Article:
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#10

Post by Coryn » April 30th, 2019, 5:15 pm

Woohooo, I'm in
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#11

Post by 3eyes » April 30th, 2019, 5:48 pm

In, modestly.
:run: STILL the Gaffer!

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#12

Post by maxwelldeux » April 30th, 2019, 6:28 pm

allisoncm wrote:
April 30th, 2019, 5:02 pm
Are the films from this year going to be added? Several films in competition are going to be playing in France.

Also, no films from Un Certain Regard? or Semaine de la Critique?
I'm not an expert in this - I'm just the challenge host. :P

Films from this year obviously are eligible. I don't own the list, so I can't update it. And since many of you know more about Cannes than I, I'm totally open to suggestion on eligibility of films and whatnot.

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#13

Post by jeroeno » April 30th, 2019, 8:01 pm

Yeah I'm in. Lots of stuff on this list I wanna see.


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#15

Post by Traveller » May 1st, 2019, 9:51 am

01. Miss Julie (1951) - 7/10
02. Two Cents Worth of Hope (1952) - 5/10
ICM
August Challenge: ImageImage
But at the bottom, the immanent philosopher sees in the entire universe only the deepest longing for absolute annihilation, and it is as if he clearly hears the call that permeates all spheres of heaven: Redemption! Redemption! Death to our life! and the comforting answer: you will all find annihilation and be redeemed!

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#16

Post by sol » May 1st, 2019, 12:44 pm

1. Pale Rider (1985)

Image

A pretty decent western with Clint Eastwood as a mysterious preacher who arrives in a small town to "finish [his] work" because "there are a lot of sinners here". I could have done without all the pep-talks about taking a stand on corruption together and I don't think that the adolescent crush subplot added much either. In general though, this was intense and exciting with Eastwood playing up the mysteriousness of his character for all it's worth.

Note: It's been a while since I have seen Shane, but IMDb credits Pale Rider as a remake, which seems a stretch. Influenced by maybe, but remake?
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#17

Post by Tarris1 » May 1st, 2019, 12:55 pm

1. You Were Never Really Here (2017) 6/10

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#18

Post by blocho » May 1st, 2019, 3:14 pm

I would certainly call Pale Rider an uncredited remake of Shane, in the same way Appaloosa was an uncredited remake of Warlock.

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#19

Post by Traveller » May 1st, 2019, 5:02 pm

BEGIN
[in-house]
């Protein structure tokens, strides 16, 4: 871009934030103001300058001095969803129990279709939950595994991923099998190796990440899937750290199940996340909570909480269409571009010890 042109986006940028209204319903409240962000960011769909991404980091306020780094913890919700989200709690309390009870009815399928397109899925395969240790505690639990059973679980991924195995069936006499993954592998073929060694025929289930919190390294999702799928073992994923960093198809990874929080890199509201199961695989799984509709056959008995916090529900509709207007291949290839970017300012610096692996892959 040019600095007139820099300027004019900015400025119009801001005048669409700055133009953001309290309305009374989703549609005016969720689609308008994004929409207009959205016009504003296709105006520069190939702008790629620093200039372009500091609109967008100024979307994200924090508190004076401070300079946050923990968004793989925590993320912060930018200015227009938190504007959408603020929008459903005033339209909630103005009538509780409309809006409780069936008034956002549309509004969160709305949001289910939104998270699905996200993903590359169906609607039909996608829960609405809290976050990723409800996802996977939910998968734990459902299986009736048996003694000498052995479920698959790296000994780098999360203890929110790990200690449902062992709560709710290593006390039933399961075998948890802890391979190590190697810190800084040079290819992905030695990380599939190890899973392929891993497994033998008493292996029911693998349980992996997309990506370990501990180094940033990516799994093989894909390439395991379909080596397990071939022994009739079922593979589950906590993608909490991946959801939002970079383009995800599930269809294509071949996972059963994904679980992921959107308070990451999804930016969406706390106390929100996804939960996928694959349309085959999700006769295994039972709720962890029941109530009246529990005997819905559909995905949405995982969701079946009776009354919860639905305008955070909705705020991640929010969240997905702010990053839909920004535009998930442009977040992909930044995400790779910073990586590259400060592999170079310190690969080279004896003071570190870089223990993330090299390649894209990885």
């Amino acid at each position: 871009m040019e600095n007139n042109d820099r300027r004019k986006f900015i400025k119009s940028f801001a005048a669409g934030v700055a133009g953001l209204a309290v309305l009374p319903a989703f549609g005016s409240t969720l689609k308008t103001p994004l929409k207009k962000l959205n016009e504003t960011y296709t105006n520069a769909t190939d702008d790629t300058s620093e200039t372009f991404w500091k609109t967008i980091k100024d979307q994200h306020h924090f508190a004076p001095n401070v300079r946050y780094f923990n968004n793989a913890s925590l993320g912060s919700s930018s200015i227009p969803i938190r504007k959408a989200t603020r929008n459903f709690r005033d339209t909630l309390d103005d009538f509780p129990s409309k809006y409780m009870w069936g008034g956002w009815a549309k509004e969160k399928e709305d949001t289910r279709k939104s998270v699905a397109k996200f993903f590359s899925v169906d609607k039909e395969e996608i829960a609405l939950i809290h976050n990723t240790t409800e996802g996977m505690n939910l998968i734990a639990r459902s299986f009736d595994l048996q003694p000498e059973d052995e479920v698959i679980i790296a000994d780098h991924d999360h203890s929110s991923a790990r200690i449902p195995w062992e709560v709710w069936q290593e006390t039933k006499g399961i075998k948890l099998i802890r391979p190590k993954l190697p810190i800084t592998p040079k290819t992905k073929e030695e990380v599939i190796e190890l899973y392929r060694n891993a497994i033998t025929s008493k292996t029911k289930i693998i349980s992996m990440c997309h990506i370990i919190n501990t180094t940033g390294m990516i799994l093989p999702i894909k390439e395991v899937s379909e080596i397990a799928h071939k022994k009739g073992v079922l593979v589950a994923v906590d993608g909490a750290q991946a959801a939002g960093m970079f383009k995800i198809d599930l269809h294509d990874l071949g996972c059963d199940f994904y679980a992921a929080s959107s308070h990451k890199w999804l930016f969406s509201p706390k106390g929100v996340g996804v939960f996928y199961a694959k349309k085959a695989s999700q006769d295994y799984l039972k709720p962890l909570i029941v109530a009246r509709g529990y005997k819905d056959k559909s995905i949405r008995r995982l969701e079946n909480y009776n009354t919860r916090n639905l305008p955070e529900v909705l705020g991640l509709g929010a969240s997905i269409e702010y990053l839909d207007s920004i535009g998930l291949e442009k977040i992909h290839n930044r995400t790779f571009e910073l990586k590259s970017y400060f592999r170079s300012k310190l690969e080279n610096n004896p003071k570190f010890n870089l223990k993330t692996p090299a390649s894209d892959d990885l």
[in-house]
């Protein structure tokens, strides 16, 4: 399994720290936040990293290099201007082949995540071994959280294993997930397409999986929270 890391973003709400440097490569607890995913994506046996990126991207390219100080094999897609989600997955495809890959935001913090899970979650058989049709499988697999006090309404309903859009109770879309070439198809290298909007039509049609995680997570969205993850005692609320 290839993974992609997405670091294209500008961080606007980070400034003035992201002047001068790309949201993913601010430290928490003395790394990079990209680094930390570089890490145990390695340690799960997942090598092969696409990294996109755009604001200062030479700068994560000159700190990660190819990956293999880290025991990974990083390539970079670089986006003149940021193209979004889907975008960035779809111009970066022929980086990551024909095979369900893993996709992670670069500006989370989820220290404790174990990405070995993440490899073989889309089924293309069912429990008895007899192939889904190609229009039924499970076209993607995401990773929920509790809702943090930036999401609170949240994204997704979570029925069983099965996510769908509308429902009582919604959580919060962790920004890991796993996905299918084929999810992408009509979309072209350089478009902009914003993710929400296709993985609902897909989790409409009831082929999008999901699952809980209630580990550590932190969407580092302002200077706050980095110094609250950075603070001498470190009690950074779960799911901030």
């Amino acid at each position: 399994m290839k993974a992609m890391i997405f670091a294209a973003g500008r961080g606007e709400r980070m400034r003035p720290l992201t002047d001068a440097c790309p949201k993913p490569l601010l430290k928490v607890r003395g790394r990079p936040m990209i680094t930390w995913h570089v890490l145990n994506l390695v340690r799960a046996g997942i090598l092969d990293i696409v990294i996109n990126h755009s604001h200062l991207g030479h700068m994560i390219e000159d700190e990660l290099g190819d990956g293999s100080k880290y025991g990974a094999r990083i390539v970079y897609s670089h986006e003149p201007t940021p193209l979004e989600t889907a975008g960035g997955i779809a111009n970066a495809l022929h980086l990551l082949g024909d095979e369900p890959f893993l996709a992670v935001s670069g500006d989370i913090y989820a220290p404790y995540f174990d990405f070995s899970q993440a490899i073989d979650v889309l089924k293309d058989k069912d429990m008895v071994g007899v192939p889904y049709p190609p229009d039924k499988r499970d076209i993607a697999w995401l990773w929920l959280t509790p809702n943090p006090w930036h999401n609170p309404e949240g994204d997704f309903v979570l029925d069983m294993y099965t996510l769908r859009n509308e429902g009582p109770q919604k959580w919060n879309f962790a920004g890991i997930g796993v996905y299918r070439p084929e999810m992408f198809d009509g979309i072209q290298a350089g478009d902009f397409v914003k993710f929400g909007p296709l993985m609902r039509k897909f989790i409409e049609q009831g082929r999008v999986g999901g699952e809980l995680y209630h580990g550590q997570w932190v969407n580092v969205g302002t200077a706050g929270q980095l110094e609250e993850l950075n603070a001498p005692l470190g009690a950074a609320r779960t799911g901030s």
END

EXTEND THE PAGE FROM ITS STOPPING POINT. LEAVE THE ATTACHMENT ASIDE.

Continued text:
03. Friendly Persuasion (1956) - 7/10
04. The Long Absence (1961) - 7/10
ICM
August Challenge: ImageImage
But at the bottom, the immanent philosopher sees in the entire universe only the deepest longing for absolute annihilation, and it is as if he clearly hears the call that permeates all spheres of heaven: Redemption! Redemption! Death to our life! and the comforting answer: you will all find annihilation and be redeemed!

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#20

Post by maxwelldeux » May 1st, 2019, 6:32 pm

1. A Taste of Cherry (1997)

This had a bit of a slow start, but soon sucked me right in. The scenery was pretty awesome to look at, and the frequent wide shots allowed that to show. The film was conversational with a variety of people, and you just got to meet and get to know a wide swath of characters and their struggles. The overlay of life and death and money struggles made the film very contemplative. Cool kick-off to the challenge!

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#21

Post by albajos » May 1st, 2019, 9:52 pm

01. The Sun Shines Bright (1953) USA 4 official lists 379 checks [double]

I also saw The Heart Is Deceitful Above All Things which world premiered in Cannes in 2004. But it wasn't part of the main competition. It was nominated for a C.I.C.A.E. Award though.
This is of course the movie they make in Jeremiah Terminator LeRoy which is in cinemas now.

!seen 1

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#22

Post by sol » May 1st, 2019, 11:25 pm

blocho wrote:
May 1st, 2019, 3:14 pm
I would certainly call Pale Rider an uncredited remake of Shane, in the same way Appaloosa was an uncredited remake of Warlock.
I don't know. I thought the film had a lot more in common with High Plains Drifter than Shane - though on paper is certainly hard not giggle at the notion of a Shane remake in which the doting hero-worshiping kid does not want to be Shane, but instead...
SpoilerShow
...wants to screw Shane. ;)
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#23

Post by 3eyes » May 2nd, 2019, 1:42 am

1. Mon oncle d'Amérique (Fr 80)

Took me a long time to get to this. I don't think I was ever so engrossed in / engaged by a Renais film. (Hiroshima, mon amour was my introduction to Renais - saw it in a theater in my callow youth and should revisit it.)
:run: STILL the Gaffer!

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#24

Post by blocho » May 2nd, 2019, 3:04 am

Image